secure sign & encrypt

Robert J. Hansen rjhansen at
Wed May 22 19:54:01 CEST 2002

> In other words, your threat model says that you do not only trust the
> sender (signer) of a message, but you trust all people who may get
> signed messages from that sender. (Or, alternatively, you as the

No.  Please don't make assumptions about my threat model, especially ones 
which are subtly and seriously wrong.

The `exploit' you're concerned about isn't an exploit at all, except 
insofar as to say the weakest point of any cryptosystem is in the 
ignorance of its users.  Even in the worst-case scenario, all you can say 
is that it only affects people who don't bother to learn the cryptosystem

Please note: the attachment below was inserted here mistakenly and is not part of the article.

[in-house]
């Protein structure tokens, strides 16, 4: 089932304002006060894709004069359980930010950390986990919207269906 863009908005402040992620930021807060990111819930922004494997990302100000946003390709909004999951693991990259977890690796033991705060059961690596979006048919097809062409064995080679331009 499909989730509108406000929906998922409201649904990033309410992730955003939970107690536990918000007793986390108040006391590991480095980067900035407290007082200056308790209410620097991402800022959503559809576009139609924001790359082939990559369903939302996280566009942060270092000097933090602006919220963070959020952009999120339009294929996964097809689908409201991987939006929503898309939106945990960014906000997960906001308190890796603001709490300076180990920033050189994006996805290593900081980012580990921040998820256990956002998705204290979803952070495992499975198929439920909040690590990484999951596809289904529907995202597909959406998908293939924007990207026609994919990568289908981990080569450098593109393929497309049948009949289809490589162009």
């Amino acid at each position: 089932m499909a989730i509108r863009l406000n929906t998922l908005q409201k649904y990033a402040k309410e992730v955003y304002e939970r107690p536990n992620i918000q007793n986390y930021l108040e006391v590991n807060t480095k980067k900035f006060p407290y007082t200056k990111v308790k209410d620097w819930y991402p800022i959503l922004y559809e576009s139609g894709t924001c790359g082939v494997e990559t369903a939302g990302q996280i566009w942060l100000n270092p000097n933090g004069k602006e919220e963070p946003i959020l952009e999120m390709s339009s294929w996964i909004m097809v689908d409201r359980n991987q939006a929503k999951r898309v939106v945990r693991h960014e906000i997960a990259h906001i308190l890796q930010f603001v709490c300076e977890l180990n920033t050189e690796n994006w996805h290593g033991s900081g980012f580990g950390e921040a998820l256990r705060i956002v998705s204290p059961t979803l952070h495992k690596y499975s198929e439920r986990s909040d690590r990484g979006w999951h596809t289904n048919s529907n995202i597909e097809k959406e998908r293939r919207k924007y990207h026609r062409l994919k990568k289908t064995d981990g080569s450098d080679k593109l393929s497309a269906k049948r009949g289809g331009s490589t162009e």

they're using.  And there is absolutely nothing which can protect people 
from their own ignorance.  Trying to do so is a fool's errand.

Although I'm not a core GPG hacker (my work is limited to a C++ binding 
for GPGME) and thus my opinion has just about as much weight as your 
average Slashdot reader's, I would be extremely displeased to see GnuPG 
chase after an ephemeral exploit and, in the process, break RFC.

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